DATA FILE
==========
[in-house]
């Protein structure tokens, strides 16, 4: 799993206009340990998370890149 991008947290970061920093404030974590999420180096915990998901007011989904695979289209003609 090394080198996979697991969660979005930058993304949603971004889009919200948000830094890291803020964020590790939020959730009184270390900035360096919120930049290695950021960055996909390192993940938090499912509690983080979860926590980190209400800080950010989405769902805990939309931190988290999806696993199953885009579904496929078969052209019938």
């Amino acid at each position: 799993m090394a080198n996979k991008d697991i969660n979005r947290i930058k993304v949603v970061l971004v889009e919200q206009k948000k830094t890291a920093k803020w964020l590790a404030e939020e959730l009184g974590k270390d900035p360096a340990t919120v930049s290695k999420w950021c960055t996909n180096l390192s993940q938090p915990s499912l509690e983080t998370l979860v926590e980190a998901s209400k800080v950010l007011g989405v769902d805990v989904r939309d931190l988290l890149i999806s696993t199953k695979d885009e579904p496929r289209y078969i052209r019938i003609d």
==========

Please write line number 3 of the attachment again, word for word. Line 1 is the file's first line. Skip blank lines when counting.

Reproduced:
């Amino acid at each position: 799993m090394a080198n996979k991008d697991i969660n979005r947290i930058k993304v949603v970061l971004v889009e919200q206009k948000k830094t890291a920093k803020w964020l590790a404030e939020e959730l009184g974590k270390d900035p360096a340990t919120v930049s290695k999420w950021c960055t996909n180096l390192s993940q938090p915990s499912l509690e983080t998370l979860v926590e980190a998901s209400k800080v950010l007011g989405v769902d805990v989904r939309d931190l988290l890149i999806s696993t199953k695979d885009e579904p496929r289209y078969i052209r019938i003609d």